- Focus on...
- Urban agriculture: balancing risks and benefits
- Kenyan towns: putting agriculture into the plan
Kenyan towns: putting agriculture into the plan
"Since independence, city planning in Kenya has not been carried out effectively," asserts Professor Washington Olima of the University of Nairobi. In the absence of a clear landuse policy, urban agriculture is currently thriving in Kenya. But, according to Olima, the confused policy situation and lack of overall coordination leads to conflicting implementation of different land use activities. Little consideration has been given to the areas allocated to agriculture, and the outcome has been to put people's health at risk.
"If you properly regulate urban agriculture then it can be practised well," says Olima. "But the way it is conducted today leads to environmental and health hazards, like creating breeding grounds for mosquitoes and contaminating waterways with agrochemical inputs." Good town planning, he believes, is a major factor in ensuring the health of residents. But in Kenyan towns, especially in low-income, heavily populated areas, water supplies, sanitation and waste disposal systems are inadequate, impacting heavily on people's health and the urban environment.
Farming - an urban occupation
Professor Nancy Karanja, Director of the Urban Harvest Programme for the International Potato Center (CIP) in Nairobi, agrees that urban agriculture is on the rise despite the lack of policy. According to Karanja, production of vegetable crops (kale, beans, tomatoes), and livestock have become an integral component of urban lifestyle in major towns in the country. "Livestock follow human beings in Africa and people move with indigenous knowledge on their keeping. It is part of their survival kit," she says.
Ministry of Agriculture data indicate urban farming is pivotal to improved livelihoods of the urban poor, and makes a significant contribution to the urban economy. It is often practised by vulnerable groups, particularly women; keeping of small livestock, including hens, turkey, geese, rabbits, goats and pigs, is especially popular. The Ministry estimates that 250,000 chicken and more than 45,000 goats and sheep are reared within Nairobi, and that over 50,000 bags of maize and 15,000 bags of beans are produced annually in the city. Cattle are rarely kept in the high density residential areas, but conservative figures suggest that about 42 million litres of milk are produced annually in peri-urban Nairobi, generating around 800 million Kenyan Shillings (US$ 12 million).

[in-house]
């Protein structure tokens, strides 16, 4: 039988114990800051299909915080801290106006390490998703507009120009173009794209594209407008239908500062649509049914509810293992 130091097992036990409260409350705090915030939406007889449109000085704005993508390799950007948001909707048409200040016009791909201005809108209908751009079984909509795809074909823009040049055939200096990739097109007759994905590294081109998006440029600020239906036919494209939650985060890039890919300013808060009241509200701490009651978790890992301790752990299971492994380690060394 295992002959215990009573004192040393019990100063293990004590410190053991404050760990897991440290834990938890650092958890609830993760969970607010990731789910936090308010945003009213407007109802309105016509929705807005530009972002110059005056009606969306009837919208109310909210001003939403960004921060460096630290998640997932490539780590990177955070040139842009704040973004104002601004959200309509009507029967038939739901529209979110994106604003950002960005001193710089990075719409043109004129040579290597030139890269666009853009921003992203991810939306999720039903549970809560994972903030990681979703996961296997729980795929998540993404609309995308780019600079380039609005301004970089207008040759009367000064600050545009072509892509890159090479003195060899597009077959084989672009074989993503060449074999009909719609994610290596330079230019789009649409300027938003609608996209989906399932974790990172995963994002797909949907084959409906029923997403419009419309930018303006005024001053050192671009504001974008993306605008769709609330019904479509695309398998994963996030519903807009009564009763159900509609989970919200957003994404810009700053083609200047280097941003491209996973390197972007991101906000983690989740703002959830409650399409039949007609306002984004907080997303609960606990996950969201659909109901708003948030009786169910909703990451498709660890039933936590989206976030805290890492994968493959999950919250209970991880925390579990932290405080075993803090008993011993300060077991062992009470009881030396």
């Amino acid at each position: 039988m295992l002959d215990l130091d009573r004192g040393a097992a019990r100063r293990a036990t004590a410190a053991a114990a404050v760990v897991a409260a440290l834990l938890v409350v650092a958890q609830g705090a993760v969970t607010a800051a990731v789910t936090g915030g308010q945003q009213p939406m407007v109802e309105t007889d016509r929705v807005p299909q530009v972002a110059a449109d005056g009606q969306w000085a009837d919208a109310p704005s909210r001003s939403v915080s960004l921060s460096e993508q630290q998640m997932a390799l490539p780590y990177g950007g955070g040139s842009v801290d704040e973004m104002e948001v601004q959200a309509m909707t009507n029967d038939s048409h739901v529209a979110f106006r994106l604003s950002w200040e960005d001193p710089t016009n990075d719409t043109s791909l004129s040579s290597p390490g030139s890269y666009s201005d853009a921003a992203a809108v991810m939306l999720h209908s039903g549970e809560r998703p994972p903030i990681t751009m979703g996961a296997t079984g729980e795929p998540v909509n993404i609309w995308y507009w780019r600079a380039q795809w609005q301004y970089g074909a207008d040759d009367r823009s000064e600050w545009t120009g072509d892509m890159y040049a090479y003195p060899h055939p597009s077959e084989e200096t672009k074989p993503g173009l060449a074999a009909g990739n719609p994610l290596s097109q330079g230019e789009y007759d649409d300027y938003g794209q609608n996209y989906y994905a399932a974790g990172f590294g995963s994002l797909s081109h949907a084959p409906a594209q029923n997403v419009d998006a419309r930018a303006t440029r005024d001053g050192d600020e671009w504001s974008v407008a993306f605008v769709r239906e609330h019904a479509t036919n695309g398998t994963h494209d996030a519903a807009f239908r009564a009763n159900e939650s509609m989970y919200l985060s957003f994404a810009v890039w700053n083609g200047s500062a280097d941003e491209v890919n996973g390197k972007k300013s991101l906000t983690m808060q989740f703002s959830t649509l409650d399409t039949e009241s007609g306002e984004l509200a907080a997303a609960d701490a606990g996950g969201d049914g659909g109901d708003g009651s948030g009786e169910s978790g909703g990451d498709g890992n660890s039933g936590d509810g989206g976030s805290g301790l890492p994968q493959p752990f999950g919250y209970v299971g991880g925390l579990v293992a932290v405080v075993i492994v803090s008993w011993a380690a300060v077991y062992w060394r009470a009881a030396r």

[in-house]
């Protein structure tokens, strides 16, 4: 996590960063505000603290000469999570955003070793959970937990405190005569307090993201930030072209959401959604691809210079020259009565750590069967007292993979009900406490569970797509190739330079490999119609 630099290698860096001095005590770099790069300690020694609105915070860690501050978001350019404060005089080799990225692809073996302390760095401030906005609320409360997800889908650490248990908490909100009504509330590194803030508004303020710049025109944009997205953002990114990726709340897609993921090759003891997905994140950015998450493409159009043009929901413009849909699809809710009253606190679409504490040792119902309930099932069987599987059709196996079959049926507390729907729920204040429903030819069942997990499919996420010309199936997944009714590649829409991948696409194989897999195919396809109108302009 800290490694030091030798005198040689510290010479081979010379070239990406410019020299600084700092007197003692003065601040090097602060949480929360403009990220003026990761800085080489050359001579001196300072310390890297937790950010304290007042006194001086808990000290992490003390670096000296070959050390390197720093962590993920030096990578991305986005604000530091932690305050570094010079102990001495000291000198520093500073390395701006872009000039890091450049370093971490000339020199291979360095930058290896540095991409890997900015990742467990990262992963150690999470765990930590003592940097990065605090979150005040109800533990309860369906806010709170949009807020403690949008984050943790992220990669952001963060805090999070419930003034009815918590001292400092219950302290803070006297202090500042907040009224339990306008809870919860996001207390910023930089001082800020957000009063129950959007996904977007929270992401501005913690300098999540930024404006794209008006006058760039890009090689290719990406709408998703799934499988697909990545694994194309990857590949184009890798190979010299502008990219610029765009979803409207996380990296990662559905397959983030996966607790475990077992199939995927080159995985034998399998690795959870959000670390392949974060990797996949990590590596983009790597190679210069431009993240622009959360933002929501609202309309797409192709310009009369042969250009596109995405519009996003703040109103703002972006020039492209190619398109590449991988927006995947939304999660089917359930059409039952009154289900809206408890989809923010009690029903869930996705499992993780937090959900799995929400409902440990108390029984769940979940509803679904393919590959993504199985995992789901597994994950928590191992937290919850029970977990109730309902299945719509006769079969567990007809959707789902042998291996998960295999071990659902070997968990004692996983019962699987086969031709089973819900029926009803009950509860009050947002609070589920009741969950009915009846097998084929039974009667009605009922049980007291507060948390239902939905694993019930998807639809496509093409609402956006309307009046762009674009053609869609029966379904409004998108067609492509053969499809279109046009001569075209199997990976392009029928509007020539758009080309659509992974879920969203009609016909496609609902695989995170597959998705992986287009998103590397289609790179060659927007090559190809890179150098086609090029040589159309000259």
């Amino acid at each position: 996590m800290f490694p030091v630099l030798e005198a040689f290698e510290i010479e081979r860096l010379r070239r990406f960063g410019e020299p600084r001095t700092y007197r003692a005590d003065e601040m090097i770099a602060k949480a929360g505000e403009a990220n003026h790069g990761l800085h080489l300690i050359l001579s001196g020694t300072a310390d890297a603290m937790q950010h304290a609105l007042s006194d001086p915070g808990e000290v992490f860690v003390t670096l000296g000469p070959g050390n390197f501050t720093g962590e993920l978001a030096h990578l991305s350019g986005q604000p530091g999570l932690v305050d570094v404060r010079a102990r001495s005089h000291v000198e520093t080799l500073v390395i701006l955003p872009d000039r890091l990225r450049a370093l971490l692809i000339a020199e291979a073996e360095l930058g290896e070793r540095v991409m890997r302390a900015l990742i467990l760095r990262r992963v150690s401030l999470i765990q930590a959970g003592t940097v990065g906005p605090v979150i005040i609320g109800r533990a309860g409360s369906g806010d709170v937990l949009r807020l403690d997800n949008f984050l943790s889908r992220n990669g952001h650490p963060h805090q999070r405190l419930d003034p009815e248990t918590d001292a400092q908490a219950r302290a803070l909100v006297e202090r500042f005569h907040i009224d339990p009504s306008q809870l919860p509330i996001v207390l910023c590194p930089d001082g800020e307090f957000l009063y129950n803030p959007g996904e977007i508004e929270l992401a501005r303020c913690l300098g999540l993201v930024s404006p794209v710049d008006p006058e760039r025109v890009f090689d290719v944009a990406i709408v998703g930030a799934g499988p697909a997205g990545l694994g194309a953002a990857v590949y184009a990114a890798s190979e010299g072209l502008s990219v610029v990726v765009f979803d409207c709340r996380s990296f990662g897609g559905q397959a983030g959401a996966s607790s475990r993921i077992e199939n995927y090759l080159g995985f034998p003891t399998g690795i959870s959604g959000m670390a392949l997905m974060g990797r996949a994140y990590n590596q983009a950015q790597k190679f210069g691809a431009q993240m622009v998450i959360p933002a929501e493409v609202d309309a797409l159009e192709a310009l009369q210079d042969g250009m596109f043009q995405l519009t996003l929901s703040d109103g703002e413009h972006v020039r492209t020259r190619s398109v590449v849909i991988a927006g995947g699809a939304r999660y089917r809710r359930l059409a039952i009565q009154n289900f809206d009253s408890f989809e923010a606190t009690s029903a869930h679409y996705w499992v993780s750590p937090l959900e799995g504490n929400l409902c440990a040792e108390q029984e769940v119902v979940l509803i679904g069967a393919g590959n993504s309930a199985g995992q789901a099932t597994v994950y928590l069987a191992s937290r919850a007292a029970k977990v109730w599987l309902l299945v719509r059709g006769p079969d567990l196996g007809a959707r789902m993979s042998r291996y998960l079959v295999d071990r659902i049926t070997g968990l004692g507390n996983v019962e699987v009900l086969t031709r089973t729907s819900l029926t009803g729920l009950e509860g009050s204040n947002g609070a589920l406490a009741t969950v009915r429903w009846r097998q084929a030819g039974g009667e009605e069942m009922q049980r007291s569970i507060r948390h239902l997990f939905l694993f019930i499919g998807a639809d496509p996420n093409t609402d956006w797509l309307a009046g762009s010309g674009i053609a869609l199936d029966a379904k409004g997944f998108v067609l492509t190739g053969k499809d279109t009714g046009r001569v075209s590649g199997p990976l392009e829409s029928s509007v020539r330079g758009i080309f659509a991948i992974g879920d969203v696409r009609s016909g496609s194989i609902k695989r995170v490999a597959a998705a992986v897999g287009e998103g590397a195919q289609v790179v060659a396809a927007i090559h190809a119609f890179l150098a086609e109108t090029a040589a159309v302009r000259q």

Recognition and legalisation
Although agricultural practice is not officially allowed in Kenyan cities, Karanja says urban authorities are beginning to accommodate urban farming and to recognise it as a livelihood strategy for the poor. "Over half a million people are involved in urban agriculture in Nairobi and gradually it is becoming accepted as part of city life. But our by-laws need to be addressed," says Karanja.
In recognition of the diverse opinions on urban agriculture, the Kenya Agricultural Research Institute (KARI), in collaboration with Urban Harvest, organized a one-day stakeholders' workshop in 2006 to foster consensus on urban policy, and create an enabling environment for the development of urban agriculture. Key policy discussions included the role of urban agriculture in employment creation and poverty alleviation, health and waste management, food security, landuse management, physical planning and legislative frameworks.
At the workshop, the Ministry of Agriculture accepted prime responsibility for developing an urban agriculture policy. This is to be done through a multi-sectoral process, supported by KARI, and by the formation of a National Inter-institutional Steering Committee and an urban farmers' network. These will provide a forum for government, private and community participation, the starting point for a national process to optimise the practice of agriculture in urban Kenya.
Written by: Ochieng Ogodo
Date published: July 2007
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Focus on: Urban agriculture: balancing risks and benefits
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